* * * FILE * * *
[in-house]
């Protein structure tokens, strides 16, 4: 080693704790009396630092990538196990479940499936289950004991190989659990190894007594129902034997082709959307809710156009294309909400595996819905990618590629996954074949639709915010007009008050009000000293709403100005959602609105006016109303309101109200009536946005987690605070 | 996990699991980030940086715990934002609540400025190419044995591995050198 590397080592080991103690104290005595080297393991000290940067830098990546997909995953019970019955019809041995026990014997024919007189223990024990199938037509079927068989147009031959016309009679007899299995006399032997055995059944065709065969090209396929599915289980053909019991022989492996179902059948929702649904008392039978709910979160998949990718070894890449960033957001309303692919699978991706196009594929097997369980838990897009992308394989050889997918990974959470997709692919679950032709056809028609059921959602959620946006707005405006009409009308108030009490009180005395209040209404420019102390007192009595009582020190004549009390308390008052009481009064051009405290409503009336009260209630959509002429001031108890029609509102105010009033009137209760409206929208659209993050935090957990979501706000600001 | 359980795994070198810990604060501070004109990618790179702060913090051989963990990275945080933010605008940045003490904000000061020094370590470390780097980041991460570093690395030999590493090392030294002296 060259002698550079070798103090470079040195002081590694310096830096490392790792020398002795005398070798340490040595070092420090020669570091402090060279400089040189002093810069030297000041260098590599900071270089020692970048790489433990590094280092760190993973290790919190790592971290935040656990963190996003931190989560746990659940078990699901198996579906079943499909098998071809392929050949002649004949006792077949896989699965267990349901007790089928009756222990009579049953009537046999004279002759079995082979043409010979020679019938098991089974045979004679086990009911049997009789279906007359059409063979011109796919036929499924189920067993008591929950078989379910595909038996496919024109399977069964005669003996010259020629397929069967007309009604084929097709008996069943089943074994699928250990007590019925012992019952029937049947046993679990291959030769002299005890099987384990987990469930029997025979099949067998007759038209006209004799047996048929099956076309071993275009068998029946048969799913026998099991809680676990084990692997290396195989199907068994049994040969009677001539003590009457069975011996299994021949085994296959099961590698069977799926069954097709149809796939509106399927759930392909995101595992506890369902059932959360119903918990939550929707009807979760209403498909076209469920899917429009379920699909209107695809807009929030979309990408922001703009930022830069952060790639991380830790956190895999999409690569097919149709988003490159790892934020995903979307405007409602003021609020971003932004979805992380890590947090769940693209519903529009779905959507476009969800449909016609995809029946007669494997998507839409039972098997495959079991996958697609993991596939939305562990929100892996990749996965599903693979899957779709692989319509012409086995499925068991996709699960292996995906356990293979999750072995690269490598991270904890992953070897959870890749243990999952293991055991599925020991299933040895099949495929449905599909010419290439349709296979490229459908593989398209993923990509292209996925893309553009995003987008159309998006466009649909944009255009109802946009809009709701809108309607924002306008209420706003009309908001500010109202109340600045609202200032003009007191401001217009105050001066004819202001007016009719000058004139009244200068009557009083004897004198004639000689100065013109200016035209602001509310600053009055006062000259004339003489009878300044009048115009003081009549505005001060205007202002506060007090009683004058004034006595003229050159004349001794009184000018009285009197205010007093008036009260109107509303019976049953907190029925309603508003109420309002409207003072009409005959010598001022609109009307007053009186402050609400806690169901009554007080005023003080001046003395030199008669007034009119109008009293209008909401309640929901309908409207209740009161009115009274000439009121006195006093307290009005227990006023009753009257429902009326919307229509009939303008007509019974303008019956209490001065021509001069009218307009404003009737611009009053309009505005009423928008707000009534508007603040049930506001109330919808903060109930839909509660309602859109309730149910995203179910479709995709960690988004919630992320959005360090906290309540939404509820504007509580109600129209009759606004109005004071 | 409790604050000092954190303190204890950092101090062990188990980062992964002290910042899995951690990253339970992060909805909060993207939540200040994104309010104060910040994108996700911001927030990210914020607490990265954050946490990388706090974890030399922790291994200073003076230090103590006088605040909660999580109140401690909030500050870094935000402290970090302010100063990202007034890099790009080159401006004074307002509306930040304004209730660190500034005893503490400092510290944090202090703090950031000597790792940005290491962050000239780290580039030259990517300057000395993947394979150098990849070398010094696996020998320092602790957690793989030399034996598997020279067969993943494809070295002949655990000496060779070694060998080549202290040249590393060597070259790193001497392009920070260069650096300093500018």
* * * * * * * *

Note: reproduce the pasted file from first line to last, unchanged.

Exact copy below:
[in-house]
């Protein structure tokens, strides 16, 4: 080693704790009396630092990538196990479940499936289950004991190989659990190894007594129902034997082709959307809710156009294309909400595996819905990618590629996954074949639709915010007009008050009000000293709403100005959602609105006016109303309101109200009536946005987690605070 | 996990699991980030940086715990934002609540400025190419044995591995050198 590397080592080991103690104290005595080297393991000290940067830098990546997909995953019970019955019809041995026990014997024919007189223990024990199938037509079927068989147009031959016309009679007899299995006399032997055995059944065709065969090209396929599915289980053909019991022989492996179902059948929702649904008392039978709910979160998949990718070894890449960033957001309303692919699978991706196009594929097997369980838990897009992308394989050889997918990974959470997709692919679950032709056809028609059921959602959620946006707005405006009409009308108030009490009180005395209040209404420019102390007192009595009582020190004549009390308390008052009481009064051009405290409503009336009260209630959509002429001031108890029609509102105010009033009137209760409206929208659209993050935090957990979501706000600001 | 359980795994070198810990604060501070004109990618790179702060913090051989963990990275945080933010605008940045003490904000000061020094370590470390780097980041991460570093690395030999590493090392030294002296 060259002698550079070798103090470079040195002081590694310096830096490392790792020398002795005398070798340490040595070092420090020669570091402090060279400089040189002093810069030297000041260098590599900071270089020692970048790489433990590094280092760190993973290790919190790592971290935040656990963190996003931190989560746990659940078990699901198996579906079943499909098998071809392929050949002649004949006792077949896989699965267990349901007790089928009756222990009579049953009537046999004279002759079995082979043409010979020679019938098991089974045979004679086990009911049997009789279906007359059409063979011109796919036929499924189920067993008591929950078989379910595909038996496919024109399977069964005669003996010259020629397929069967007309009604084929097709008996069943089943074994699928250990007590019925012992019952029937049947046993679990291959030769002299005890099987384990987990469930029997025979099949067998007759038209006209004799047996048929099956076309071993275009068998029946048969799913026998099991809680676990084990692997290396195989199907068994049994040969009677001539003590009457069975011996299994021949085994296959099961590698069977799926069954097709149809796939509106399927759930392909995101595992506890369902059932959360119903918990939550929707009807979760209403498909076209469920899917429009379920699909209107695809807009929030979309990408922001703009930022830069952060790639991380830790956190895999999409690569097919149709988003490159790892934020995903979307405007409602003021609020971003932004979805992380890590947090769940693209519903529009779905959507476009969800449909016609995809029946007669494997998507839409039972098997495959079991996958697609993991596939939305562990929100892996990749996965599903693979899957779709692989319509012409086995499925068991996709699960292996995906356990293979999750072995690269490598991270904890992953070897959870890749243990999952293991055991599925020991299933040895099949495929449905599909010419290439349709296979490229459908593989398209993923990509292209996925893309553009995003987008159309998006466009649909944009255009109802946009809009709701809108309607924002306008209420706003009309908001500010109202109340600045609202200032003009007191401001217009105050001066004819202001007016009719000058004139009244200068009557009083004897004198004639000689100065013109200016035209602001509310600053009055006062000259004339003489009878300044009048115009003081009549505005001060205007202002506060007090009683004058004034006595003229050159004349001794009184000018009285009197205010007093008036009260109107509303019976049953907190029925309603508003109420309002409207003072009409005959010598001022609109009307007053009186402050609400806690169901009554007080005023003080001046003395030199008669007034009119109008009293209008909401309640929901309908409207209740009161009115009274000439009121006195006093307290009005227990006023009753009257429902009326919307229509009939303008007509019974303008019956209490001065021509001069009218307009404003009737611009009053309009505005009423928008707000009534508007603040049930506001109330919808903060109930839909509660309602859109309730149910995203179910479709995709960690988004919630992320959005360090906290309540939404509820504007509580109600129209009759606004109005004071 | 409790604050000092954190303190204890950092101090062990188990980062992964002290910042899995951690990253339970992060909805909060993207939540200040994104309010104060910040994108996700911001927030990210914020607490990265954050946490990388706090974890030399922790291994200073003076230090103590006088605040909660999580109140401690909030500050870094935000402290970090302010100063990202007034890099790009080159401006004074307002509306930040304004209730660190500034005893503490400092510290944090202090703090950031000597790792940005290491962050000239780290580039030259990517300057000395993947394979150098990849070398010094696996020998320092602790957690793989030399034996598997020279067969993943494809070295002949655990000496060779070694060998080549202290040249590393060597070259790193001497392009920070260069650096300093500018």